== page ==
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Mike Gapes: No. Unlike the hon. Gentleman, if I lose an election or a referendum, I recognise the result. The fact is we lost the election. There will be a referendum and the best thing that we who believe in the European Union can do is to get into the fight and build a strong yes campaign. It is a pity that Scottish nationalists do not accept the result of the referendum they lost last year.
The problem we face is fundamental: the two major countries within the European Union—Germany and France—may be preoccupied with internal political campaigns and processes at precisely the time when we might be concluding the most difficult part of the renegotiation strategy. The solution might be to bring forward the referendum, as amendment 50 suggests, to before the end of 2016. That would still give time for the renegotiation to proceed, and for the Government to have a piece of paper to wave, saying it is a protocol that can be implemented later in future treaty reform, but not at that time. It could still provide the fig leaf that the Prime Minister will need if he is to claim that he has fundamentally renegotiated the terms of our membership. It will also give enough time for a considered campaign to ensure that there is a clear majority for our country staying within the European Union.
The other advantage of bringing forward the referendum is that it cuts the period of uncertainty for the Koreans, the Americans, the Chinese and the other countries wishing to invest in the United Kingdom. They would have less uncertainty than they would have if we left the referendum to the end of 2017. One of the strongest arguments against a referendum is the economic and political uncertainty it engenders. If foreign investors, or people planning long-term investment projects, think there is no guarantee that the United Kingdom will remain in the European Union, they will not give priority to investing in our country. They will hold back, or choose to go to a country such as Ireland, the Netherlands or France, where there is certainty over their continuing membership of the European Union.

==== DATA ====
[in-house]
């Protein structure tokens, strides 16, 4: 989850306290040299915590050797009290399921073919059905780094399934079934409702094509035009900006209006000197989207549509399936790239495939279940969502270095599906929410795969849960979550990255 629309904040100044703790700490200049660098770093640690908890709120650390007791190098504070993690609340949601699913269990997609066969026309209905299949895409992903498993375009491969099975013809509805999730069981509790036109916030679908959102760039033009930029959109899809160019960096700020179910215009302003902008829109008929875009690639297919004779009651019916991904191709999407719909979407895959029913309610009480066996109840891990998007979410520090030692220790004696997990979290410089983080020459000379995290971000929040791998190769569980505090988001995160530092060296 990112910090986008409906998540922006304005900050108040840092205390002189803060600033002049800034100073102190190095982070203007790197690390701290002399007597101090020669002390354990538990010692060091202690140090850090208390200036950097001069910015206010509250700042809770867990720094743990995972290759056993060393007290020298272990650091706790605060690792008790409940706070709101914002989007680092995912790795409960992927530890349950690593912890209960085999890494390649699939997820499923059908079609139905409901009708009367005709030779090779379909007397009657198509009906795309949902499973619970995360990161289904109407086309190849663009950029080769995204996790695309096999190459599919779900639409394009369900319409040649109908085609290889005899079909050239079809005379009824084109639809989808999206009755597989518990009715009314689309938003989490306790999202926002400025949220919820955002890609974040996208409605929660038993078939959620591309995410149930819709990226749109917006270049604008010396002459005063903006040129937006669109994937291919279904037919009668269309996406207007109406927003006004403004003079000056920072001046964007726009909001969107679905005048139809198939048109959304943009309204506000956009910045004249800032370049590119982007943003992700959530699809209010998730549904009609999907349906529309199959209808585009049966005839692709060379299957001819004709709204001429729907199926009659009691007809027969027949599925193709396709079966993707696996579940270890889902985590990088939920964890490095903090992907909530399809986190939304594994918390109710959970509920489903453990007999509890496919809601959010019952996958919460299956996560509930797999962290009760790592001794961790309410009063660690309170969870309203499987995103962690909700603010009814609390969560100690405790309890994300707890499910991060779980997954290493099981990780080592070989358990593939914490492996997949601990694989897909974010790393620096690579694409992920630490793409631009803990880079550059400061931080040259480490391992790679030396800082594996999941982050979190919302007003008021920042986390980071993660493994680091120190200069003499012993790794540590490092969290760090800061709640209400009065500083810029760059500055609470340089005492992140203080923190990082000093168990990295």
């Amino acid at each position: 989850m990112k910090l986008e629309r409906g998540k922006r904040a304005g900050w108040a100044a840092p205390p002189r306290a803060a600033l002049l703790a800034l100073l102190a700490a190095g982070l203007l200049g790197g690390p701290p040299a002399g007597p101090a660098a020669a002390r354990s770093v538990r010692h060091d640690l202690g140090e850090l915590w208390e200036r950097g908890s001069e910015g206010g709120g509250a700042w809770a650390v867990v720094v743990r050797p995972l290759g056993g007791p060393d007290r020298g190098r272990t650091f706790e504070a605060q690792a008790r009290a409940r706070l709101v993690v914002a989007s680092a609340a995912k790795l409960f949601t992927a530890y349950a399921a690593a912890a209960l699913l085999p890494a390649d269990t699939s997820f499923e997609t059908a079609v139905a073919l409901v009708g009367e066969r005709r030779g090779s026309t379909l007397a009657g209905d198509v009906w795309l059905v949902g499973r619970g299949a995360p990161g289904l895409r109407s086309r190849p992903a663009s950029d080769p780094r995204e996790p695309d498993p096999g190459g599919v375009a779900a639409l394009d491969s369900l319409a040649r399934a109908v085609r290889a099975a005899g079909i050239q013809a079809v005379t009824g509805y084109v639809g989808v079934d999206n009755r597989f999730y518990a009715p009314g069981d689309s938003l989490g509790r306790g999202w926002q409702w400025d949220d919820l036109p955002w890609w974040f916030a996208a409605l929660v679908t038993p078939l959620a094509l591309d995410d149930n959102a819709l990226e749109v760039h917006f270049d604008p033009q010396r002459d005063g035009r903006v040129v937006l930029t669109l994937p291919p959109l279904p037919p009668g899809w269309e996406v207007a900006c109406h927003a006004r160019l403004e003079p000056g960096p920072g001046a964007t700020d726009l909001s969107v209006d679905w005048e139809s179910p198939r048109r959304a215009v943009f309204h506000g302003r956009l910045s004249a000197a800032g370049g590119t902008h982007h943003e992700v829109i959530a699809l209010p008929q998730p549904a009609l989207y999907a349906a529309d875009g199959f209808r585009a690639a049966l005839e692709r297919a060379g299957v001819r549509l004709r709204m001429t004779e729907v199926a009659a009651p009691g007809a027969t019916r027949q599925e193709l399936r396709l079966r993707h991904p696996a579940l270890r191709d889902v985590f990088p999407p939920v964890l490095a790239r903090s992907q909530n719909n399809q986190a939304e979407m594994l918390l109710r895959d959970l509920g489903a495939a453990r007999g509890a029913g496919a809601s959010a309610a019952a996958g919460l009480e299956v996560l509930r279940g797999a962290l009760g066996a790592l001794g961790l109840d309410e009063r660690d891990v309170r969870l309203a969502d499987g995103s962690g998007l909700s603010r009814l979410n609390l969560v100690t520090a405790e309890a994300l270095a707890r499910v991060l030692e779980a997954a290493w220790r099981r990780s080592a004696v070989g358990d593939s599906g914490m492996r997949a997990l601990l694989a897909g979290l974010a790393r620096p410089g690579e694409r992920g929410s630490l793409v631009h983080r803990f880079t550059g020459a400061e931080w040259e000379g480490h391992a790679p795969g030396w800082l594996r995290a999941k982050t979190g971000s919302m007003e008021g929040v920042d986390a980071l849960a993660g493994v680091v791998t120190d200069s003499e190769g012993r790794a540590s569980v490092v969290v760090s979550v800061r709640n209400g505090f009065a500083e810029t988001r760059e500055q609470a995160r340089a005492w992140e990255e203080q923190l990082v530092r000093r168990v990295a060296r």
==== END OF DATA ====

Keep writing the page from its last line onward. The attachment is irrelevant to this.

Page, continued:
Reference was made earlier to the position of Norway and Switzerland. One of the great failings of those who believe that we should be outside the European Union is that they have failed to define what we are going out to.
Mike Gapes: The free trade that Switzerland and Norway have with the European Union is dependent on their complying with rules and regulations that are determined within and by the European Union member states, over which Switzerland and Norway have absolutely no say.
Mike Gapes: There we have it. We have the authentic voice of those who want us to leave the European Union. They do not want to comply with the rules and regulations. Presumably, they do not want us to have unfettered access to the single market of 500 million people. The Norwegians think better than that—
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The Temporary Chair (Sir Roger Gale): Order. The hon. Gentleman is straying rather far from the dates that are the subject of the amendment. It is fascinating material, but we do not really need another Second Reading debate.
There is an issue here to do with purdah and how the purdah requirements would apply. There will be great difficulty in holding a referendum at the end of 2017, when we are chairing the Council of Ministers meetings, because of that issue alone. For that reason, I hope that, if we are to have a referendum in 2016, we plan for it now—and that may already be, privately, the Prime Minister’s intention—rather than getting into great difficulties with the way in which it can be conducted, and damaging the United Kingdom’s role and relationship with the other 27 member states of the European Union. Once the referendum is over, assuming that it is won, we must work constructively with our partners to restore the trust and relationships for the future. It is better that we confront the issues early, rather than slipping into some kind of disastrous outcome.